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Opinions March 9, 2011

March 9, 2011
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7th Circuit Court of Appeals
Peggy Abner and Linda Kendall v. Scott Memorial Hospital
10-2713
U.S. District Court, Southern District of Indiana, New Albany Division, Chief Judge Richard L. Young.
Civil. Denies motion to file an oversized brief and affirms summary judgment for Scott Memorial Hospital in a suit under the False Claims Act. Finds the appeal has no merit and the appellant’s attorney flagrantly violated the word limit for the brief.

United States of America v. Styles Taylor and Keon Thomas
05-2007, 05-2008, 09-1291
U.S. District Court, Northern District of Indiana, Hammond Division, Judge Charles R. Norgle Sr.
Criminal. Vacates Taylor and Thomas’ convictions of murder and robbery and remands for a new trial. Accepting new, unrelated reasons extending well beyond the prosecutor’s original justification for striking an African-American juror amounts to clear error under Miller-El II, and the government’s reliance on these additional reasons raises the specter of pretext.

Indiana Supreme Court had posted no opinions at IL deadline.

Indiana Court of Appeals
David Sasser v. State of Indiana
79A04-1006-CR-457
Criminal. Reverses conviction of Class C felony failure to register as a convicted sex offender while having a prior conviction and remands for a new trial. The admission of evidence regarding Sasser’s prior convictions for failure to register was a fundamental error, but there is sufficient evidence supporting the conviction.

Jerrell D. White v. State of Indiana
15A01-1008-CR-463
Criminal. Affirms conviction of Class D felony theft and reverses conviction of Class D felony receiving stolen property for violating double jeopardy. There is insufficient evidence to support the habitual offender finding. Affirms remaining three-year sentence for theft conviction. Remands with instructions.

Thomas P. Burke v. American General Financial Services, Inc. (NFP)
29A02-1008-PL-925
Civil plenary. Affirms on interlocutory appeal the grant of a motion to appoint a receiver filed by American General Financial Services.

Joshua Murrell v. State of Indiana (NFP)
49A02-1005-CR-552
Criminal. Dismisses appeal of the denial of demand for trial setting and motion to transport defendant to Marion County Jail for purpose of trial preparation or competency evaluation, and motion for discharge under Indiana Criminal Rule 4(C).

James D. Imel, Jr. v. State of Indiana (NFP)
16A01-1009-CR-471
Criminal. Affirms conviction of and sentence for Class C felony reckless homicide.

William C. Lansford v. State of Indiana (NFP)
71A03-1004-CR-178
Criminal. Affirms conviction of Class B felony burglary.

Indiana Tax Court had posted no opinions at IL deadline.
 

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  1. Bill Satterlee is, indeed, a true jazz aficionado. Part of my legal career was spent as an associate attorney with Hoeppner, Wagner & Evans in Valparaiso. Bill was instrumental (no pun intended) in introducing me to jazz music, thereby fostering my love for this genre. We would, occasionally, travel to Chicago on weekends and sit in on some outstanding jazz sessions at Andy's on Hubbard Street. Had it not been for Bill's love of jazz music, I never would have had the good fortune of hearing it played live at Andy's. And, most likely, I might never have begun listening to it as much as I do. Thanks, Bill.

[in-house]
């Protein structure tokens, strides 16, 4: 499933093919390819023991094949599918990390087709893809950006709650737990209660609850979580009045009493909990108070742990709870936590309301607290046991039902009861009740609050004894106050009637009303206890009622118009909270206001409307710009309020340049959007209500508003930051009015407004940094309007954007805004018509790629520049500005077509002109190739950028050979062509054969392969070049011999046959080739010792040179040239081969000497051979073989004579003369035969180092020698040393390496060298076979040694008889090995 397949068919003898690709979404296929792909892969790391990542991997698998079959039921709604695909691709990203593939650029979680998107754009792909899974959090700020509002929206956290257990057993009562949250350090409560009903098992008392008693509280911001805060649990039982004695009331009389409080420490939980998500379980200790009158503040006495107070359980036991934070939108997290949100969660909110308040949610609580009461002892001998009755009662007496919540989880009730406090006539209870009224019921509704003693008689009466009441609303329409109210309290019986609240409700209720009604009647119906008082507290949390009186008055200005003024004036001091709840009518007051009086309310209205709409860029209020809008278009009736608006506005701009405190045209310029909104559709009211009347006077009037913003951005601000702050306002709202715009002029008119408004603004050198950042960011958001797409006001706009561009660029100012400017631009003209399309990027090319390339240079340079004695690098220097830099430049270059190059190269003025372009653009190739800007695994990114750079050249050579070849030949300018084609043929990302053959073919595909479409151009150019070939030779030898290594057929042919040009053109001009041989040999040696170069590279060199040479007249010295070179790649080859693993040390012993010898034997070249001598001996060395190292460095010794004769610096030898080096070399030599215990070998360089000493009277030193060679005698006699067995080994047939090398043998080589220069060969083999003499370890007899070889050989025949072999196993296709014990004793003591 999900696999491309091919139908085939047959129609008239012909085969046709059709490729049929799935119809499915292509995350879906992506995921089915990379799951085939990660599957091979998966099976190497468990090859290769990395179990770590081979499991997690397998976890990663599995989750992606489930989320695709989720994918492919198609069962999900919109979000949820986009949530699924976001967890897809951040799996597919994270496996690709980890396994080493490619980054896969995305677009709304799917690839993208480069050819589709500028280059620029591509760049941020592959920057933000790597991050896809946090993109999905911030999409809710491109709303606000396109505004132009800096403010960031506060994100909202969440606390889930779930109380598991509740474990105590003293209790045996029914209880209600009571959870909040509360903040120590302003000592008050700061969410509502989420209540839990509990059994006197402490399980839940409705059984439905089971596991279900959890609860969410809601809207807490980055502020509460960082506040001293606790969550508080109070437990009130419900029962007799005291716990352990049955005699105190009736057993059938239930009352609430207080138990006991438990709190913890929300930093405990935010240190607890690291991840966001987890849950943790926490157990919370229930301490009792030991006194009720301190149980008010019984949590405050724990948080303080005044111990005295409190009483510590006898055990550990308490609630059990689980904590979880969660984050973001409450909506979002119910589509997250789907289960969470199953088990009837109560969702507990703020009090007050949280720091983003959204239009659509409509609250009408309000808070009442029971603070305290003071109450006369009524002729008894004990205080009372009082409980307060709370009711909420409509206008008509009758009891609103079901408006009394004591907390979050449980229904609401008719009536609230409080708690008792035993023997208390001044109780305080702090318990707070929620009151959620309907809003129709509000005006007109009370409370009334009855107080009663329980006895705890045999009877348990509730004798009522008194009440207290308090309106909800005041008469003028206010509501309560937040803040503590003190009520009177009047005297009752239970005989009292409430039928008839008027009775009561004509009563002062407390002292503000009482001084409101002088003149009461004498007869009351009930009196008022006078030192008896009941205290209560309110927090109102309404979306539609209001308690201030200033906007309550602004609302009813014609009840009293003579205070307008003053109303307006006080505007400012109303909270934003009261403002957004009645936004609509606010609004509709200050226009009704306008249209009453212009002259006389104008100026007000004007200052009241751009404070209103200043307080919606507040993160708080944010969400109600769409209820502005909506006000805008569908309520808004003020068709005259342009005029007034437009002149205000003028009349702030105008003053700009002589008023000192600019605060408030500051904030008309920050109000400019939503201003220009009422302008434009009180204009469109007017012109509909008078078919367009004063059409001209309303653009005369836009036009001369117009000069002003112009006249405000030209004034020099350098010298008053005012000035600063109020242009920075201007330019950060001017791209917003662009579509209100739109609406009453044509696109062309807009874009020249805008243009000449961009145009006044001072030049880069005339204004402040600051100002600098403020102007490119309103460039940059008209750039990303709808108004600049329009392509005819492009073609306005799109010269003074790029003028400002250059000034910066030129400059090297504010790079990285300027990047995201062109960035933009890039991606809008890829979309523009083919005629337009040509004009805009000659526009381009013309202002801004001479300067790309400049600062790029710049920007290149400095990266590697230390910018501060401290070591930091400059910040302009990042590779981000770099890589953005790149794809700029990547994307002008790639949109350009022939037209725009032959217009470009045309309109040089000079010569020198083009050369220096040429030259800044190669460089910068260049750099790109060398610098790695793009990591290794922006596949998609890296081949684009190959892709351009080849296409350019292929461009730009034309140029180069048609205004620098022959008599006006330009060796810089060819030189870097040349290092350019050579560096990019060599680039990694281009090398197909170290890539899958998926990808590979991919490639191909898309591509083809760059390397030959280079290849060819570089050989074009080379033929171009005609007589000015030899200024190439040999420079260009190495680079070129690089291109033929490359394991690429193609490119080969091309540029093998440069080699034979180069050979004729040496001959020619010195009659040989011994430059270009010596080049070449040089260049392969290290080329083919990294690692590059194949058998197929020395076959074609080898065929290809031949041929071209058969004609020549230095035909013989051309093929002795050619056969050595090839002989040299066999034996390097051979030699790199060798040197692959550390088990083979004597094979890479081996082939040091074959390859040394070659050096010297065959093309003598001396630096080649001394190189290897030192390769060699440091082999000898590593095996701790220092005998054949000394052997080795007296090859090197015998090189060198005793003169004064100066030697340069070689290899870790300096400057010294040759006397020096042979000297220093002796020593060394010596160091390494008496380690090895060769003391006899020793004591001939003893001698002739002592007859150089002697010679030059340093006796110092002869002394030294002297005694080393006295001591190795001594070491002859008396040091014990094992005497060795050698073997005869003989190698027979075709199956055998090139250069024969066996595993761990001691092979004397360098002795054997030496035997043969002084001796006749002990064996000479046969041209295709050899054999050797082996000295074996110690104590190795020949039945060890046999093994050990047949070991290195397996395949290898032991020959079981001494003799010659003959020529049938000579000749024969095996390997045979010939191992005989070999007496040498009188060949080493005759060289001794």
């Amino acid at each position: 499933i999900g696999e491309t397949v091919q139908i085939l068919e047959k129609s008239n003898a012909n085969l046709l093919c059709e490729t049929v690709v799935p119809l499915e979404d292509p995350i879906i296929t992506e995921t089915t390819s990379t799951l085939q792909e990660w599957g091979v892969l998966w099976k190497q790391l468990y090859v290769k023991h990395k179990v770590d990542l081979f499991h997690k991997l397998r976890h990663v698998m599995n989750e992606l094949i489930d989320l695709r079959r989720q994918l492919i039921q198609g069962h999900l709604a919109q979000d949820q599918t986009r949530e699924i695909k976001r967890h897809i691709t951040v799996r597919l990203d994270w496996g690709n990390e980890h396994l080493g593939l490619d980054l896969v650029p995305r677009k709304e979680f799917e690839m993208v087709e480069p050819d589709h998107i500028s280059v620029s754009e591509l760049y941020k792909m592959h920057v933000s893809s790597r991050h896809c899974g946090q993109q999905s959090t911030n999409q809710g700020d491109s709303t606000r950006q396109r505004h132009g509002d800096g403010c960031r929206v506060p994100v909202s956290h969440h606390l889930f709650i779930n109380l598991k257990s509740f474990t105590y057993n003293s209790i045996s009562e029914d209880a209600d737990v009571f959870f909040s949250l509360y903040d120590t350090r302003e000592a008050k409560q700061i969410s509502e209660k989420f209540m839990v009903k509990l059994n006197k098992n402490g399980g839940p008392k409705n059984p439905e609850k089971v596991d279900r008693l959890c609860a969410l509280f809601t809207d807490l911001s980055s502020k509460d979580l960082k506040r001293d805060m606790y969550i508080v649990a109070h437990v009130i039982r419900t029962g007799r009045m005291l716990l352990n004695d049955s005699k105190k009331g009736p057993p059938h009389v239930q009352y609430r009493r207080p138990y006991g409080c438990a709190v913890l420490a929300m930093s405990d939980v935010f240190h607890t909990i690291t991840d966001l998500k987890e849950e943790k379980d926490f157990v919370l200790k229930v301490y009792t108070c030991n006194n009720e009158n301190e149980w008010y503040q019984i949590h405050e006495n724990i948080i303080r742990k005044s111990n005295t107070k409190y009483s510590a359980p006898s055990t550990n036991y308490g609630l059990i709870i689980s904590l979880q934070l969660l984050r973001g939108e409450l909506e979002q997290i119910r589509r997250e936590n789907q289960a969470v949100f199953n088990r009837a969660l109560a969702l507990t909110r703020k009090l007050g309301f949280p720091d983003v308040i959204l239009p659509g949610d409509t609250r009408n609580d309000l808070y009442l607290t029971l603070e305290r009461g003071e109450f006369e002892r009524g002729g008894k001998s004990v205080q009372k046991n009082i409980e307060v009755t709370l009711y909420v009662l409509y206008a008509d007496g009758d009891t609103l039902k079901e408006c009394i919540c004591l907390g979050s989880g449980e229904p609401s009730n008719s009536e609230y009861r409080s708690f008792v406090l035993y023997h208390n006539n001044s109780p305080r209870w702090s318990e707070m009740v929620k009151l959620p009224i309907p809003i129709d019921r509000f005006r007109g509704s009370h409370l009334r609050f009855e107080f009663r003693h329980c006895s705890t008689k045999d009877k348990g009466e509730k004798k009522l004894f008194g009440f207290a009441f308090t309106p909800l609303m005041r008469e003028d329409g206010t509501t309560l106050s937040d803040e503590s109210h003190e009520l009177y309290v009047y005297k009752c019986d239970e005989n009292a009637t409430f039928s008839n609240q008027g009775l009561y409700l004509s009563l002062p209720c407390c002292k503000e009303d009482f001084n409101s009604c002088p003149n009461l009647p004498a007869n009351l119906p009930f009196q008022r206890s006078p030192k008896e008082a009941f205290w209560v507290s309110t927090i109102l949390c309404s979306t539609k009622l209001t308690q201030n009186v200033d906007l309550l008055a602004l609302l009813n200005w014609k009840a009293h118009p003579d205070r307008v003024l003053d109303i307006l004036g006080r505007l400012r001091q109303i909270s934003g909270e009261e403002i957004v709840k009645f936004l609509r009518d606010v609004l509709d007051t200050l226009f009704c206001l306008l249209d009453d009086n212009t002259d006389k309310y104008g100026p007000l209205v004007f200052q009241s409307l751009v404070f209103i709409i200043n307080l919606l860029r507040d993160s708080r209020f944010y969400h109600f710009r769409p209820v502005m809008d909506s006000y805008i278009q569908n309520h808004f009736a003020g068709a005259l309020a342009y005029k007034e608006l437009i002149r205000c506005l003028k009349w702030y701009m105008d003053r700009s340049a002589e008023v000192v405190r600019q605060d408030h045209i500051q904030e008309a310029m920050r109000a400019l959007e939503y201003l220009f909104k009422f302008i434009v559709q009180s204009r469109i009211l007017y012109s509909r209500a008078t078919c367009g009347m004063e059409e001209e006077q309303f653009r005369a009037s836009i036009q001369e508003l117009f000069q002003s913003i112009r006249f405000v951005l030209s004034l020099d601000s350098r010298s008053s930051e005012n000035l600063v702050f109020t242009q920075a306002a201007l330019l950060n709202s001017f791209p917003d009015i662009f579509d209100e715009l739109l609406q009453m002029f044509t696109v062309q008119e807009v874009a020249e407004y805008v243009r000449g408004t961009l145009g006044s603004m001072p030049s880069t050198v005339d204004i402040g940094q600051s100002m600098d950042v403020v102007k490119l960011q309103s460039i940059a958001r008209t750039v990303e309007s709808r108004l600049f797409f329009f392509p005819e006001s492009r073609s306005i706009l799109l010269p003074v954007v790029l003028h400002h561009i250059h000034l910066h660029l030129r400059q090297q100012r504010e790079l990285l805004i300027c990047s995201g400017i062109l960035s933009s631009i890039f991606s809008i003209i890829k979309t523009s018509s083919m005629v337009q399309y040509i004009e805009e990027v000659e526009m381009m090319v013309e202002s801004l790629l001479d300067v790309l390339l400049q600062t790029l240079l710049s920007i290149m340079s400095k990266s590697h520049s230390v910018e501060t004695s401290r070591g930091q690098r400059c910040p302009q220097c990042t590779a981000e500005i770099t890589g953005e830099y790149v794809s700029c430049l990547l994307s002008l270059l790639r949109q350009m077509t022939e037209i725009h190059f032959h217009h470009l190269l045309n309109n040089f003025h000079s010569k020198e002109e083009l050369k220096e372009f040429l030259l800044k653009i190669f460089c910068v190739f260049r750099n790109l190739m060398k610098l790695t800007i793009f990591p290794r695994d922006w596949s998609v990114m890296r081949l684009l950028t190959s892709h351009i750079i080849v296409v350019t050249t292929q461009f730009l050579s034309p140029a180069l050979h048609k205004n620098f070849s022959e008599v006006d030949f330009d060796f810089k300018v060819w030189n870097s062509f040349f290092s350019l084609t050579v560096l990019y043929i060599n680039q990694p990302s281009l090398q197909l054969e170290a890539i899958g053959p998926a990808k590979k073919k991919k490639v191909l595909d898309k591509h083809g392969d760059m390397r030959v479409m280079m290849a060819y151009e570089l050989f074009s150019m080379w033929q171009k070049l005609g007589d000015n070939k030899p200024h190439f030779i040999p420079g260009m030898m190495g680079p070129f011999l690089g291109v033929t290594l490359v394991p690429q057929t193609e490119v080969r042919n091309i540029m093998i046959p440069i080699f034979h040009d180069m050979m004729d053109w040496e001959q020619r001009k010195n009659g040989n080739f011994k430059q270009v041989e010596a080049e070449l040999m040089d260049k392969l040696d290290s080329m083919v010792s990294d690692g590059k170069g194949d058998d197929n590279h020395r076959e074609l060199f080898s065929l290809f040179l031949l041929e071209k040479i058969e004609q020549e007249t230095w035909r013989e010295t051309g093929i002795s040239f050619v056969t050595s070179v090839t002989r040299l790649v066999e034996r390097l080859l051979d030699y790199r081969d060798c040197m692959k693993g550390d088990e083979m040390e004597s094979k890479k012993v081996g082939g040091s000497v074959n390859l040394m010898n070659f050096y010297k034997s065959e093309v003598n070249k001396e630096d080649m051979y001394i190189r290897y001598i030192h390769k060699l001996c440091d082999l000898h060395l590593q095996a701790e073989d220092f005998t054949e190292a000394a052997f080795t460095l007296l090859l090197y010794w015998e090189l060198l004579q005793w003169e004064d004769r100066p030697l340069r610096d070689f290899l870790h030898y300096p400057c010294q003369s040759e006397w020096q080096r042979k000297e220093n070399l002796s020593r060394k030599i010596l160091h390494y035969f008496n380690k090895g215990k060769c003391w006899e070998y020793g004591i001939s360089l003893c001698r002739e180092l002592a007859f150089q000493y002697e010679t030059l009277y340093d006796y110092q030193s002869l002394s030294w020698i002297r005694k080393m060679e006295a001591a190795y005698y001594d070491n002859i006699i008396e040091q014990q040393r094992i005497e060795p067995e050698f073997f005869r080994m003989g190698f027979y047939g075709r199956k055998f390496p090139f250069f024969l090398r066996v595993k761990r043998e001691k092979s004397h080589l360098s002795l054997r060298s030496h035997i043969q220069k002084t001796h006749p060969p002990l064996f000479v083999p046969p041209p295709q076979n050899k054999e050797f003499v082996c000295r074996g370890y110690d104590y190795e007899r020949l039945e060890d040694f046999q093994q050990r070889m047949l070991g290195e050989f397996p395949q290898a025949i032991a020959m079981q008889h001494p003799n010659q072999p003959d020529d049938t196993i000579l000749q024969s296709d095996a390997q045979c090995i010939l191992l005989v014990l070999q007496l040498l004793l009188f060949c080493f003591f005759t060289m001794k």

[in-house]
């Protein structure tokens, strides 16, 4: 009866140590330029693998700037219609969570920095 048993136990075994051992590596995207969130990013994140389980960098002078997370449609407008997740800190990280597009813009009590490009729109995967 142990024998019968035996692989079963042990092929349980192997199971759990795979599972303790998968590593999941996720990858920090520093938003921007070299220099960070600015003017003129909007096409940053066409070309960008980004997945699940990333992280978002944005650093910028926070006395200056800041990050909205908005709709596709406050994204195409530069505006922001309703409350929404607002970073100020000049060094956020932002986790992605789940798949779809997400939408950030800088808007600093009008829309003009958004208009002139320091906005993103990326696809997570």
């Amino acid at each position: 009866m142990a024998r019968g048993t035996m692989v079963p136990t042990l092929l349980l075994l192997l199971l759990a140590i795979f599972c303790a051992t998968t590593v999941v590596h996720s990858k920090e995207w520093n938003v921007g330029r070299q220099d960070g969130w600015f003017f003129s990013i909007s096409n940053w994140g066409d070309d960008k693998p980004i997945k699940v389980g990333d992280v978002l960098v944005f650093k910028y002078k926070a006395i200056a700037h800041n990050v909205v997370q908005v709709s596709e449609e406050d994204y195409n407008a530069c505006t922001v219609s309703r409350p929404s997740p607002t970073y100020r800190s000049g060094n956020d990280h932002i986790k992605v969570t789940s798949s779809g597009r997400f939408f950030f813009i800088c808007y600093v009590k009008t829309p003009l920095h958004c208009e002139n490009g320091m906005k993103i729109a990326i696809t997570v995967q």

2. The child support award is many times what the custodial parent earns, and exceeds the actual costs of providing for the children's needs. My fiance and I have agreed that if we divorce, that the children will be provided for using a shared checking account like this one(http://www.mediate.com/articles/if_they_can_do_parenting_plans.cfm) to avoid the hidden alimony in Indiana's child support guidelines.

  3. Fiat justitia ruat caelum is a Latin legal phrase, meaning "Let justice be done though the heavens fall." The maxim signifies the belief that justice must be realized regardless of consequences.

  4. Indiana up holds this behavior. the state police know they got it made.

  5. Additional Points: -Civility in the profession: Treating others with respect will not only move others to respect you, it will show a shared respect for the legal system we are all sworn to protect. When attorneys engage in unnecessary personal attacks, they lose the respect and favor of judges, jurors, the person being attacked, and others witnessing or reading the communication. It's not always easy to put anger aside, but if you don't, you will lose respect, credibility, cases, clients & jobs or job opportunities. -Read Rule 22 of the Admission & Discipline Rules. Capture that spirit and apply those principles in your daily work. -Strive to represent clients in a manner that communicates the importance you place on the legal matter you're privileged to handle for them. -There are good lawyers of all ages, but no one is perfect. Older lawyers can learn valuable skills from younger lawyers who tend to be more adept with new technologies that can improve work quality and speed. Older lawyers have already tackled more legal issues and worked through more of the problems encountered when representing clients on various types of legal matters. If there's mutual respect and a willingness to learn from each other, it will help make both attorneys better lawyers. -Erosion of the public trust in lawyers wears down public confidence in the rule of law. Always keep your duty to the profession in mind. -You can learn so much by asking questions & actively listening to instructions and advice from more experienced attorneys, regardless of how many years or decades you've each practiced law. Don't miss out on that chance.

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